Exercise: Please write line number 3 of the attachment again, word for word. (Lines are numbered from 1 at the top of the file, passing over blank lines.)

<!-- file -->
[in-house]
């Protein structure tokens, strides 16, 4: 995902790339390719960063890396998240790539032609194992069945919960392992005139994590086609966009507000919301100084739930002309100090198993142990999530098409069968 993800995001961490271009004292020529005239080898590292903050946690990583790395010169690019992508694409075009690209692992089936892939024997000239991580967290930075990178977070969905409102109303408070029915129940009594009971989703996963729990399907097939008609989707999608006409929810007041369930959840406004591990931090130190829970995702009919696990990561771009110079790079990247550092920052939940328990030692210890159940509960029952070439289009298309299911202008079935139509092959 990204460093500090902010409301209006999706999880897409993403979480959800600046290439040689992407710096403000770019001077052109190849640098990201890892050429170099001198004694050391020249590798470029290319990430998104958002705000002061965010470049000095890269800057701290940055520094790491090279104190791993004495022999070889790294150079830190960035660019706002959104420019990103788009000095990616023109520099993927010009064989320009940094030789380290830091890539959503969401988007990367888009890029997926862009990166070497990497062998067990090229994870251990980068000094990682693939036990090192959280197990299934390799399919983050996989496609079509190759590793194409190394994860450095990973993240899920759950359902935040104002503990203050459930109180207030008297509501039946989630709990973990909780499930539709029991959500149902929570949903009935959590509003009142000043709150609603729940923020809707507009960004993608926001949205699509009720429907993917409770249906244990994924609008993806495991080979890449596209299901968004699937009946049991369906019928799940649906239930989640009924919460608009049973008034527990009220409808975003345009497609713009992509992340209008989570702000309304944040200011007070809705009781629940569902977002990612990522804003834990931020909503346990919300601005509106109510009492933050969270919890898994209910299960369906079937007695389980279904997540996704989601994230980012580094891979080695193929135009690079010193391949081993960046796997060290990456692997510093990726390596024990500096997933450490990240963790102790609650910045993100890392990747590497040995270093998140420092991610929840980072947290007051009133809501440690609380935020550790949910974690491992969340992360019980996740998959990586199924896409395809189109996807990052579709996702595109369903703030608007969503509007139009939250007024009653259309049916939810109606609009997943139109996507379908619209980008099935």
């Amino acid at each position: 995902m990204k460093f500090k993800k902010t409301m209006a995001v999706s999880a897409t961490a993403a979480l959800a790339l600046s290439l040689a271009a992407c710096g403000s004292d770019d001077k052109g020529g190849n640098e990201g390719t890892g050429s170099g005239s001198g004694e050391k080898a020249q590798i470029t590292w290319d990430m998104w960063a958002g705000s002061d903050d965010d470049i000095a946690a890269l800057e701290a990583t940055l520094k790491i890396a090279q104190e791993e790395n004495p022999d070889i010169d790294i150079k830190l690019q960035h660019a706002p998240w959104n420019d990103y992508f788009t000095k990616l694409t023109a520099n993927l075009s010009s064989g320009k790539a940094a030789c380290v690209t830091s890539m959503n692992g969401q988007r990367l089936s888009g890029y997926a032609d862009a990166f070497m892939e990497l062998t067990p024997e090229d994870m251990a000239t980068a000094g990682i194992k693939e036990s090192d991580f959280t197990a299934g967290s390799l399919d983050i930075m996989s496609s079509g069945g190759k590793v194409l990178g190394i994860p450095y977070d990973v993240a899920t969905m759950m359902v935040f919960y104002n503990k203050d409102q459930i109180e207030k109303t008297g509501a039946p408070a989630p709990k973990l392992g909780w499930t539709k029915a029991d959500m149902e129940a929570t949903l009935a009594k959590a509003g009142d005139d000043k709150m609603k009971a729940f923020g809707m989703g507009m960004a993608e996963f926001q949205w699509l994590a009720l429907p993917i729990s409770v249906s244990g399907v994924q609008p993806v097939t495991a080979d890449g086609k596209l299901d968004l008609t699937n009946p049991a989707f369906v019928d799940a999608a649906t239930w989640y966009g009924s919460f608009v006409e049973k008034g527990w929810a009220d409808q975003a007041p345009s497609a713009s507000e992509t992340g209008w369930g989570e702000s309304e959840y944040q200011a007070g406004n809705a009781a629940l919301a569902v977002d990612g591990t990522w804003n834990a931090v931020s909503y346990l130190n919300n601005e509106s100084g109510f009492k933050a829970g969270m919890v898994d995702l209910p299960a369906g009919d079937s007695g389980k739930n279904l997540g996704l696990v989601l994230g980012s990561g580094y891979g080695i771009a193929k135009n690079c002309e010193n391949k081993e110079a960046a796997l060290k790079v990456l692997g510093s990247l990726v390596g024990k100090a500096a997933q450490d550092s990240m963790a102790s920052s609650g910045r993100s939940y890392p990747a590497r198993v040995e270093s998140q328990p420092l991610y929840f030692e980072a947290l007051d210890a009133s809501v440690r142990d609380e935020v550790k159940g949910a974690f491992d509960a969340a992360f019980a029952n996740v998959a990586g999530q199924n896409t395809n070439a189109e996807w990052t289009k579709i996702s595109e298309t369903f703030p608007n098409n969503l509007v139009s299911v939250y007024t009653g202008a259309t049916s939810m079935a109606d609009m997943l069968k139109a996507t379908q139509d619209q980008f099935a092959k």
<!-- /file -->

């Amino acid at each position: 995902m990204k460093f500090k993800k902010t409301m209006a995001v999706s999880a897409t961490a993403a979480l959800a790339l600046s290439l040689a271009a992407c710096g403000s004292d770019d001077k052109g020529g190849n640098e990201g390719t890892g050429s170099g005239s001198g004694e050391k080898a020249q590798i470029t590292w290319d990430m998104w960063a958002g705000s002061d903050d965010d470049i000095a946690a890269l800057e701290a990583t940055l520094k790491i890396a090279q104190e791993e790395n004495p022999d070889i010169d790294i150079k830190l690019q960035h660019a706002p998240w959104n420019d990103y992508f788009t000095k990616l694409t023109a520099n993927l075009s010009s064989g320009k790539a940094a030789c380290v690209t830091s890539m959503n692992g969401q988007r990367l089936s888009g890029y997926a032609d862009a990166f070497m892939e990497l062998t067990p024997e090229d994870m251990a000239t980068a000094g990682i194992k693939e036990s090192d991580f959280t197990a299934g967290s390799l399919d983050i930075m996989s496609s079509g069945g190759k590793v194409l990178g190394i994860p450095y977070d990973v993240a899920t969905m759950m359902v935040f919960y104002n503990k203050d409102q459930i109180e207030k109303t008297g509501a039946p408070a989630p709990k973990l392992g909780w499930t539709k029915a029991d959500m149902e129940a929570t949903l009935a009594k959590a509003g009142d005139d000043k709150m609603k009971a729940f923020g809707m989703g507009m960004a993608e996963f926001q949205w699509l994590a009720l429907p993917i729990s409770v249906s244990g399907v994924q609008p993806v097939t495991a080979d890449g086609k596209l299901d968004l008609t699937n009946p049991a989707f369906v019928d799940a999608a649906t239930w989640y966009g009924s919460f608009v006409e049973k008034g527990w929810a009220d409808q975003a007041p345009s497609a713009s507000e992509t992340g209008w369930g989570e702000s309304e959840y944040q200011a007070g406004n809705a009781a629940l919301a569902v977002d990612g591990t990522w804003n834990a931090v931020s909503y346990l130190n919300n601005e509106s100084g109510f009492k933050a829970g969270m919890v898994d995702l209910p299960a369906g009919d079937s007695g389980k739930n279904l997540g996704l696990v989601l994230g980012s990561g580094y891979g080695i771009a193929k135009n690079c002309e010193n391949k081993e110079a960046a796997l060290k790079v990456l692997g510093s990247l990726v390596g024990k100090a500096a997933q450490d550092s990240m963790a102790s920052s609650g910045r993100s939940y890392p990747a590497r198993v040995e270093s998140q328990p420092l991610y929840f030692e980072a947290l007051d210890a009133s809501v440690r142990d609380e935020v550790k159940g949910a974690f491992d509960a969340a992360f019980a029952n996740v998959a990586g999530q199924n896409t395809n070439a189109e996807w990052t289009k579709i996702s595109e298309t369903f703030p608007n098409n969503l509007v139009s299911v939250y007024t009653g202008a259309t049916s939810m079935a109606d609009m997943l069968k139109a996507t379908q139509d619209q980008f099935a092959k």